ChIP-seq Peak Calling, Motif Searching, and K-Means Clustering.

Chip-Seq data and corresponding input control data were processed for Peak significance using QUEST (24) and criteria of >threefold enrichment over input and FDR < 0.01. Binding signals were normalized to reads per kilobase per million mapped reads. HOMER (http://biowhat.ucsd.edu/homer/chipseq/index.html) was used to scan a ± 250-bp region around each binding peak for TF motifs. TF enrichment was assessed using random genome sequences with similar DNA base composition as controls. K-means clustering of all TF binding sites was used to identify clusters.

Fluorescent in Situ Hybridization.

LCL and RBL cells were fixed and hybridized with SpectrumGreen (Abbott Molecular)-labeled BACmid RP11-25204 for the MYC enhancer region and Vysis Bacmid LSI MYC (8q24.12–q24.13) Spectrum Orange Probe (Abbott Molecular) for MYC. Nuclei were stained with DAPI.

Chromosome Conformation Capture and qPCR.

The 3C assays were as previously described (37). Purified library DNA was quantitated by Taqman qPCR, with fold-changes calculated using the ΔΔCt method.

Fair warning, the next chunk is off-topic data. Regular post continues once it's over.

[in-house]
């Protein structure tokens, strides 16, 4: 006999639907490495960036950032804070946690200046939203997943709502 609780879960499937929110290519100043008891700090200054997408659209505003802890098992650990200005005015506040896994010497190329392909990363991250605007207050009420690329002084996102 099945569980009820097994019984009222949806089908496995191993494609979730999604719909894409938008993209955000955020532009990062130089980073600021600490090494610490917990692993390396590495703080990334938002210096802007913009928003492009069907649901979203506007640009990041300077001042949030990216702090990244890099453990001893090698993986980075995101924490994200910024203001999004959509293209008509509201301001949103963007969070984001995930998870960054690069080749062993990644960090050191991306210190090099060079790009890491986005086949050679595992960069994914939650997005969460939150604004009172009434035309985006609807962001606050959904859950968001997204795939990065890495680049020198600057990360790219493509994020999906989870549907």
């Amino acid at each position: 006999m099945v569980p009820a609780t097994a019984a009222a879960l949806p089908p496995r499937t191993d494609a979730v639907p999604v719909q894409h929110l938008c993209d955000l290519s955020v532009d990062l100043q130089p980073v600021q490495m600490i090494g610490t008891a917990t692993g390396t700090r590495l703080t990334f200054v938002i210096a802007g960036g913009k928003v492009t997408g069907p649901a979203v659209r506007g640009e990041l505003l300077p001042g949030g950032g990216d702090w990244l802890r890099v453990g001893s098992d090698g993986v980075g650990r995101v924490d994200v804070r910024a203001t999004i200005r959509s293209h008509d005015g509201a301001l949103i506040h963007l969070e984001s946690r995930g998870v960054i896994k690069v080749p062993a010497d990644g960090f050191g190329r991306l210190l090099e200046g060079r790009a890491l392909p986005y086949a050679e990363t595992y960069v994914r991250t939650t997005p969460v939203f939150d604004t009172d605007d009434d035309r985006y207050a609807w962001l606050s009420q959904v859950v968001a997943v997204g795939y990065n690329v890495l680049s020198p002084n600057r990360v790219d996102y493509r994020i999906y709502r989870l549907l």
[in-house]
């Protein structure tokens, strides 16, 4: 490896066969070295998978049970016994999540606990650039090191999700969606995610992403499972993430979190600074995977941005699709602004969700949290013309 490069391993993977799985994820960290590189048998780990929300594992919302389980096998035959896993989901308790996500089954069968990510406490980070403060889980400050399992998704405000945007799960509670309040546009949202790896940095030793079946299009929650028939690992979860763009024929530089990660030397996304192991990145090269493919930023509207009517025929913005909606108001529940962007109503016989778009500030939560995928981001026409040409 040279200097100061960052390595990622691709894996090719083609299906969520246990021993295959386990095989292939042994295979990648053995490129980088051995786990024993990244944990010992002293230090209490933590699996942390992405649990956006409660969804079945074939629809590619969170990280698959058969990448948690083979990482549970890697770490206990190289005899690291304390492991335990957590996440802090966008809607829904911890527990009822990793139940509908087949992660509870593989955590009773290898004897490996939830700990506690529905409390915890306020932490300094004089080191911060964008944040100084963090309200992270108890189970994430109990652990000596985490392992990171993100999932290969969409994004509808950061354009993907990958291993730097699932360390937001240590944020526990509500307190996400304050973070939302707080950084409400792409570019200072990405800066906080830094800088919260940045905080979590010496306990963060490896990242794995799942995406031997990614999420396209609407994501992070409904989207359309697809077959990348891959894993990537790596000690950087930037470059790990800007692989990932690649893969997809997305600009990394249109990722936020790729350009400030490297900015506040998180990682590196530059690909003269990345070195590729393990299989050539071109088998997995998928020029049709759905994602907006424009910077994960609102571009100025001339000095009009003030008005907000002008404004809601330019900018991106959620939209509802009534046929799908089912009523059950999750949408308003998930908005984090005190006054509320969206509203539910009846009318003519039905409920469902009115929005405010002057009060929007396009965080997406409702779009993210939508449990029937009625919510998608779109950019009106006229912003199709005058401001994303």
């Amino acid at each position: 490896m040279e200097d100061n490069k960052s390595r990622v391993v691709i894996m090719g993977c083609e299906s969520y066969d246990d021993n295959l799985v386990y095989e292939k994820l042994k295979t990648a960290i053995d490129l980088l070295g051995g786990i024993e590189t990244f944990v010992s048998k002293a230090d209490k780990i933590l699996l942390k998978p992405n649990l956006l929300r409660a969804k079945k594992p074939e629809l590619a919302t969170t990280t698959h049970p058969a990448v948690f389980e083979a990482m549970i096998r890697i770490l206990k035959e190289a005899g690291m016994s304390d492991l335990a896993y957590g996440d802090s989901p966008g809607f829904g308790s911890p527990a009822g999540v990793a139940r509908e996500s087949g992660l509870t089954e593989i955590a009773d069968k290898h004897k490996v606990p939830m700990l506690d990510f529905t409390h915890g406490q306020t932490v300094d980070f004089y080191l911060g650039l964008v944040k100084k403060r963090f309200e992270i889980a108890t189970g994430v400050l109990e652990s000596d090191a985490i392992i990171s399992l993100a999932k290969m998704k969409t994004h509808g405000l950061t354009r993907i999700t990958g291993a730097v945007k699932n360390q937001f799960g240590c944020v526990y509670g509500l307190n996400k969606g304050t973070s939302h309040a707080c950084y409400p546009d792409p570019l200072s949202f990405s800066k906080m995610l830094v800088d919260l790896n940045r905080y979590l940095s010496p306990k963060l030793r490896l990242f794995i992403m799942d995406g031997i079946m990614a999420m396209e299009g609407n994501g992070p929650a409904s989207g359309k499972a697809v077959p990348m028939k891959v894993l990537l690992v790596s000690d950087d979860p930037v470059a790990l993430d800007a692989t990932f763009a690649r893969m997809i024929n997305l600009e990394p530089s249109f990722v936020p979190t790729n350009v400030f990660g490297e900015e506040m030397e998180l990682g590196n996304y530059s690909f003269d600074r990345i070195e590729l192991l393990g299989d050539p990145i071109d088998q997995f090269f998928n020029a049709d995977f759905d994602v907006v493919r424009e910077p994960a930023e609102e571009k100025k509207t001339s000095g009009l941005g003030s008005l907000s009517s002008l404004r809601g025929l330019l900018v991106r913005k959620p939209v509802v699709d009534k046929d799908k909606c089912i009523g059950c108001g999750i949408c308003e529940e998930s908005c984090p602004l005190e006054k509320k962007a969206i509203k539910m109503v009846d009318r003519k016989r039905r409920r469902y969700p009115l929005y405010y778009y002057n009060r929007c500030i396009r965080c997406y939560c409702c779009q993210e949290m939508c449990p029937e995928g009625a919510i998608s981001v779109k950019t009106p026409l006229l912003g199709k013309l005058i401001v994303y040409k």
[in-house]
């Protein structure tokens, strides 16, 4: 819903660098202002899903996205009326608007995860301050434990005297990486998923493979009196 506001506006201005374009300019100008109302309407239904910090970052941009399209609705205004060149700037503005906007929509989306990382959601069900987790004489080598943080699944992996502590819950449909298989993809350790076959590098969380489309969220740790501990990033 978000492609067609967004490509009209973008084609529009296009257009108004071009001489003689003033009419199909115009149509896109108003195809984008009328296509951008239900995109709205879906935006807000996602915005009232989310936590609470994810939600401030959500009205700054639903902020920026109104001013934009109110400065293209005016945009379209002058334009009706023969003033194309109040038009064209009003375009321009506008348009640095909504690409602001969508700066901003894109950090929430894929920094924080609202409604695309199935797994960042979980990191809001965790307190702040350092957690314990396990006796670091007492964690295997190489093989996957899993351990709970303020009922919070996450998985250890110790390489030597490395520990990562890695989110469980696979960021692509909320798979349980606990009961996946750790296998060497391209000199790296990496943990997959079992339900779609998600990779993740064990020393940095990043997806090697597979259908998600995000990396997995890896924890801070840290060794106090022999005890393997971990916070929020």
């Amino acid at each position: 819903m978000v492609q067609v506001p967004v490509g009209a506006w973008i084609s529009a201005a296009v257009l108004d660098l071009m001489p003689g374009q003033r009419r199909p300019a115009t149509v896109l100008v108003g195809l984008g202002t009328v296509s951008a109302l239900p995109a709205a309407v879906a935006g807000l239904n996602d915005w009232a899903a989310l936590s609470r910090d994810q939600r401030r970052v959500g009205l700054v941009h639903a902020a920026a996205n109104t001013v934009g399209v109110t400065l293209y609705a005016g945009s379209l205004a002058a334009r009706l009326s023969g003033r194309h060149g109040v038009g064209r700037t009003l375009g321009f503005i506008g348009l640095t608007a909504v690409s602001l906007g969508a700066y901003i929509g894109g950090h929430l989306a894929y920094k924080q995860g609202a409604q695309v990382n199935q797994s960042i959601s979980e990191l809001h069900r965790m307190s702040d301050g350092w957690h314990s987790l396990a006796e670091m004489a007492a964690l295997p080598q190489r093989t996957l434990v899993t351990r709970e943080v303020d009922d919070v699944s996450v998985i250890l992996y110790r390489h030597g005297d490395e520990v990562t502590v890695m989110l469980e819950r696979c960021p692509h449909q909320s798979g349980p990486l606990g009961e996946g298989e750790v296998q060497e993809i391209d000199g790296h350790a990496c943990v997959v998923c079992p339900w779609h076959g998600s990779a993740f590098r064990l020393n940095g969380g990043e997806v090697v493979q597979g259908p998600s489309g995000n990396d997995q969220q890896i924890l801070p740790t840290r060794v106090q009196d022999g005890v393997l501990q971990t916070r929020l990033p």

Detailed materials and methods are available SI Materials and Methods.

Supplementary Material

Supporting Information:


We thank Dr. Richard Myers and Encyclopedia of DNA Elements (ENCODE) for EBF, PU.1, P300, RELA, PolII LCL ChIP-seq data; Drs. Ben Gewurz, Federica DePalma, Mark Fogg, Ellen Cahir-McFarland, Daniel Portal, and Micheal Calderwood for discussion; and Andrew Gagne and Pedro Teixeira for data conversion. This work was supported in part by National Institutes of Health Grants R01CA047006, R01CA131354, R01CA085180, and 1P50 HG004233, ENCODE Grant U54 HG004570, and Roadmap Epigenomics Mapping Center U01 ES017155 (to B.E.B.).


The authors declare no conflict of interest.

Data deposition: The sequence reported in this paper has been deposited in the GenBank database (accession no. GSE29498).

See Commentary on page 14715.

This article contains supporting information online at www.pnas.org/lookup/suppl/doi:10.1073/pnas.1108892108/-/DCSupplemental.